Patrick van Broeckhuijsen

How to escape the space bias

05 Apr 2021

Every empire has a bias either towards space or towards time. This bias is influenced by the most dominant medium, as Innis explains in “The Bias of Communication”.

Time-biased media includes clay or stones. They are durable yet tend to reach limited audiences. Space-biased media are more volatile. They include paper, electronic and digital communication. This form of media is capable of conveying information to many people over long distances but has short exposure times.

For an empire to last, a balance has to be reached between the spatial and temporal biases. If such a balance is not achieved, society is doomed to fall apart. Whether this will happen to our modern society depends on our ability to escape the space bias.

The time bias

In ancient Egypt, passing on information from generation to generation was based on carving messages and images into stone and building pyramids. This clearly qualifies as a bias towards time.

After the invention of the printed press, a monopoly of time followed by a monopoly of space.

This monopoly of communication based on the eye in terms of printing and photography caused the development of a competitive type of communication based on the ear. The printed press gave way in effectiveness to the radio and television. This enabled politicians to directly speak to the people. Both the radio and television proved to be far more effective for appealing to a large number of people. Also, illiteracy was no longer a serious barrier.

The problem of the internet

After Innis’s death, a new form of medium has gained popularity and changed our media landscape even further: the internet. The internet made information accessible from anywhere in the world at any time. Without the need to transport any hardware, like books, at all. It became easier than ever before to communicate so quickly and efficiently with anyone in the world.

Unlike traditional media like TV and radio which only enabled one-directional broadcasting of information, where a few producers send out their information to many passive consumers without any feedback. The internet offers a new way of exchanging information and clearly qualifies as a space-biased medium.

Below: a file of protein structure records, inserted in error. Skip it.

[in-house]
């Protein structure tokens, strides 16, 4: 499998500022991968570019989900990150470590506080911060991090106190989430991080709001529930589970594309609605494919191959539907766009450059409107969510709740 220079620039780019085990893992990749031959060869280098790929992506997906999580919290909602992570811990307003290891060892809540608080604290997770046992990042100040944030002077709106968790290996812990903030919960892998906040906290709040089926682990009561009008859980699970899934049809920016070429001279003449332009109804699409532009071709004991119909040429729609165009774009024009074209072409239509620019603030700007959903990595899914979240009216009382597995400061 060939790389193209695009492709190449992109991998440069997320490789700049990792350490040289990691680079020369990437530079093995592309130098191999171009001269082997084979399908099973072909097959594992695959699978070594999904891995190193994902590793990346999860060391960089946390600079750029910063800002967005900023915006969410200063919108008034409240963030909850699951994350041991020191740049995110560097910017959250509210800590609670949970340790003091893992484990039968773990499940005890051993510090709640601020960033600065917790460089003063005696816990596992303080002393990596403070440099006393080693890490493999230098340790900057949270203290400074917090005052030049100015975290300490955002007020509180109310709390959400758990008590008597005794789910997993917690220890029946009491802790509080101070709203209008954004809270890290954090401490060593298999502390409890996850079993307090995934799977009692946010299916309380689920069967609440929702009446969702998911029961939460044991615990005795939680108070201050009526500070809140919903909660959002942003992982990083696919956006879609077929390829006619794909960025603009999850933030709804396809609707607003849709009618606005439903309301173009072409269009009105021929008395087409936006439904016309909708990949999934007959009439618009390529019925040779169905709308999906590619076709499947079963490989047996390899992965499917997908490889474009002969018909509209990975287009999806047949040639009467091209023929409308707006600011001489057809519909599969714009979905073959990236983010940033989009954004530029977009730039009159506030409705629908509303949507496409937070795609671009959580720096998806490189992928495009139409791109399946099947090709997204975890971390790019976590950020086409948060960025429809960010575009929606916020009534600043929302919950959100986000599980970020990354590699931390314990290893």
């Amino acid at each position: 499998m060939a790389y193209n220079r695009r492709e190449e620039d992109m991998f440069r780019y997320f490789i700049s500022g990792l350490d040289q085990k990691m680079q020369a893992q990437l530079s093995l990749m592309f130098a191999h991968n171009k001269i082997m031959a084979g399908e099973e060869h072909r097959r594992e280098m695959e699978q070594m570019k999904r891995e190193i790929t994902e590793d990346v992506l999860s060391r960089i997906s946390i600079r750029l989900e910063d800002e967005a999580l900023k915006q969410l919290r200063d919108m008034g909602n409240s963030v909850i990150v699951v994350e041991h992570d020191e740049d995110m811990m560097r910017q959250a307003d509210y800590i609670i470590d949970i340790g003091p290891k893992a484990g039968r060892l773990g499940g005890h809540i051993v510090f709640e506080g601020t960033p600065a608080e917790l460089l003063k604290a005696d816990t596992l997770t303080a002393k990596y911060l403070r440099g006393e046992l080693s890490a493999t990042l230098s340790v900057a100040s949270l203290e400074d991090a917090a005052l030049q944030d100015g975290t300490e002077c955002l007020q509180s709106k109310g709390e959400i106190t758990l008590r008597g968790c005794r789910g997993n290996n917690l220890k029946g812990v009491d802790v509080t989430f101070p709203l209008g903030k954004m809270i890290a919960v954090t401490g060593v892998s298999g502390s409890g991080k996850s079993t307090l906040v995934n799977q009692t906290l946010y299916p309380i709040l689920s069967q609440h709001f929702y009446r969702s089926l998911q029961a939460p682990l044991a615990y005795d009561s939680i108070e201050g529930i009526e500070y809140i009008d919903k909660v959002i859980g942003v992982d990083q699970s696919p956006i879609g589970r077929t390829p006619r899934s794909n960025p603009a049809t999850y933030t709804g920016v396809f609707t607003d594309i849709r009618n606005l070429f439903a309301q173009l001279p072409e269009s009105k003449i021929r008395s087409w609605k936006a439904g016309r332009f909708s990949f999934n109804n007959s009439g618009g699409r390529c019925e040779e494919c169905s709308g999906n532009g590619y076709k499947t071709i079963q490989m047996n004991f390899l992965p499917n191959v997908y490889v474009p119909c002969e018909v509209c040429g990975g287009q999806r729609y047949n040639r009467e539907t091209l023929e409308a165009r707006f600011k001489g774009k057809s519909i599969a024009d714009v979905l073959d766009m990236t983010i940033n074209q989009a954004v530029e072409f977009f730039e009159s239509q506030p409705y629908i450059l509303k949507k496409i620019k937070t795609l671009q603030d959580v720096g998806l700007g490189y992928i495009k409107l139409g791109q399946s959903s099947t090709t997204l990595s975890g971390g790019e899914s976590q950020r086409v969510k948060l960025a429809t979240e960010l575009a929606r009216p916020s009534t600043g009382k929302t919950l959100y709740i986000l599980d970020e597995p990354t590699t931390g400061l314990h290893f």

The internet both centralizes and decentralizes, destroys old communities, and creates new ones. The internet also helps people to transcend both space and time. Yet, the latter only through instantaneity, not durability.

Nowadays, most of the information that is consumed, is generated within the last week or even within the last twenty-four hours. Consuming information on the news and social media constructs a bias. Since most citizens of the internet never get to see or hear anything else.

Having access to information from anywhere in the world at any time, is no guarantee to know. Only people who are technologically literate enough can find what they need at any given point in time on the internet. However, if the information on the internet ceases to be accessible, the knowledge is irreversibly lost.

Read more books than you think you need to

The imbalance between time and space can be restored by studying history, Innis explains.

“Almost all kinds of useful knowledge would be learned through reading of history”, wrote Benjamin Franklin in the 1700s. Though, history can mean much more than the usual definition of it. History can contain everything that is meaningful and worthwhile like philosophy, mathematics, religion, law, chemistry, biology, physics and foreign languages.

Reading is important because it develops our thoughts, gives us endless knowledge and lessons while keeping our minds active, and above all empowers us to empathize with other people.

Barbara Tuchman described books as “the carriers of civilization”. Without books, history is silent, literature dumb, science crippled, and thought and speculation come to a standstill. Books are humanity in print. Previous generations already invented the wheel. Why would we invent it again? We walk on the knowledge of others.

Escape the space bias

Lin Yutang once said: “The man who has not the habit of reading is imprisoned in his immediate world, in respect to time and space. His life falls into a set routine and he sees only what happens in his immediate neighborhood. From this prison, there is no escape”.

Thus, escape the space bias by reading books, but not just any book. David Perell expanded on “Rules for reading”, in which he explained: “Time is like a filter for quality. Read books that have stood the test of time. Have a bias towards old, weird books”.

Don’t read all the books that everyone else is reading. Consume both information from a lot of different sources which were written anywhere between now and centuries ago, to escape the space bias. Otherwise, you can only think what everyone else is thinking.

Reading old, weird books is like a conversation with the finest minds of the past. The book might carry you to a different country or a different century, and explain to you what other people already figured out centuries ago.

Though you might forget the vast majority of what you read, books that you read profoundly change your thinking.

Above all, humanity must stay adaptable enough to react to the ever fast changing media landscape. As Charles Darwin once said: “It is not the strongest of species that survive, nor the most intelligent that survives. It is the most adaptable to change”.

Humanity must maintain the balance between time and space.

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